Five people sit around a suburban living room over drinks and nibbles. It could be Abigail’s Party were it not for the fact that instead of debating whether or not we like Demis Roussos, we’re discussing Britain's detachment from the European Union.
There’s some crisp writing in Julie Burchill and Jane Robins' People Like Us which attempts to hold a mirror up to the nature of sophisticated north London book group intellectuals as surely as Mike Leigh skewered the Romford seventies' suburbanites.
Their play focuses on long-time socially cohered Londoners riven by choosing different sides in the referendum. It’s a raw and real subject, and you can feel the slap of veteran contrarian columnist Burchill railing against the injustice of those who would 'challenge democracy’, or who are self-righteously confident of their own superior intellect and attitude.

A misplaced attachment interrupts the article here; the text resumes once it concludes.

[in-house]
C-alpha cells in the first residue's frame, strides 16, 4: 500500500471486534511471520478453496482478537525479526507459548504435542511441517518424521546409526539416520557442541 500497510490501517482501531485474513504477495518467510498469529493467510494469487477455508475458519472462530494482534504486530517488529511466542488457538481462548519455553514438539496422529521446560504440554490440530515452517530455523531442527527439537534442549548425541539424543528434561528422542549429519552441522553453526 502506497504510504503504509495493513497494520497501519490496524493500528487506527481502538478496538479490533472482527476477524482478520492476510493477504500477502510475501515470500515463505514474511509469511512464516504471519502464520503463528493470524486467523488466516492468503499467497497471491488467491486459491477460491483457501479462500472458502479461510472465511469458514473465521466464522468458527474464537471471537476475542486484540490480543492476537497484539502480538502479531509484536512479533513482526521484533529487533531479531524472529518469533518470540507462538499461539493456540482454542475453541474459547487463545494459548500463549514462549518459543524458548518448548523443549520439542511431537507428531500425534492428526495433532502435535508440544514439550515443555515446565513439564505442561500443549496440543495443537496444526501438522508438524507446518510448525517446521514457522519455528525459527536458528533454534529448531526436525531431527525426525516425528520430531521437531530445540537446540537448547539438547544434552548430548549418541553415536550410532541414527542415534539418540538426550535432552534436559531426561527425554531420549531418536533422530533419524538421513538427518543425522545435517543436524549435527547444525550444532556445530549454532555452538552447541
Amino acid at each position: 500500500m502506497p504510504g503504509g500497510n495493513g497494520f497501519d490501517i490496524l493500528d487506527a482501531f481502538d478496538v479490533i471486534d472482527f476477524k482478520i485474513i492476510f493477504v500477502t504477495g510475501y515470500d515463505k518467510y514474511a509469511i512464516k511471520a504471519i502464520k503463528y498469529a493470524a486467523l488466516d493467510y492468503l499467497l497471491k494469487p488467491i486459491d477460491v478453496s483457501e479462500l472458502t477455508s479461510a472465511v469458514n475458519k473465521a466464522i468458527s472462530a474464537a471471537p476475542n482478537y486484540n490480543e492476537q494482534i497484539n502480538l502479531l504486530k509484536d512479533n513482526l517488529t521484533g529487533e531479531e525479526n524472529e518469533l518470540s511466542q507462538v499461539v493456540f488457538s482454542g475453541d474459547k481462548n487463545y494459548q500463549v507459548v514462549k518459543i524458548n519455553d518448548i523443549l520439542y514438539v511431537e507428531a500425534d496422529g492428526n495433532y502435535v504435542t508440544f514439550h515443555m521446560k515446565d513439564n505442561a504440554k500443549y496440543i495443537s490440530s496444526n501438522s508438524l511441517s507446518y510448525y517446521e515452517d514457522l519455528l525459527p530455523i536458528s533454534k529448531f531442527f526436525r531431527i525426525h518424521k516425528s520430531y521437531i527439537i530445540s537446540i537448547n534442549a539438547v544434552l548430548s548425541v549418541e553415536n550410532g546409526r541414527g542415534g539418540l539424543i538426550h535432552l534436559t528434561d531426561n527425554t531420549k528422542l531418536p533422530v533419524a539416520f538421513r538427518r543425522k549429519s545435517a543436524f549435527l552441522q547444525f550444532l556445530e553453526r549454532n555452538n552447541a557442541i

Unfortunately, the pro-European argument is lost by putting it in the mouth of a near-incomprehensible French woman living in Archway with her Jay Rayner-ish bon vivant partner (Kamaal Hussain) whose interest in Europe comes mostly from the neck of its wine bottles, and in the second act both the book group and the play get hopelessly bogged down in a rant about Islamophobia in Michel Houellebecq's eve-of-Charlie-Hebdo-published dystopian novel Submission.
Esoteric, or quoi?
People Like Us, Union Theatre, Union Street, SE1. Tickets £26, returns only. Until 20 October 2018.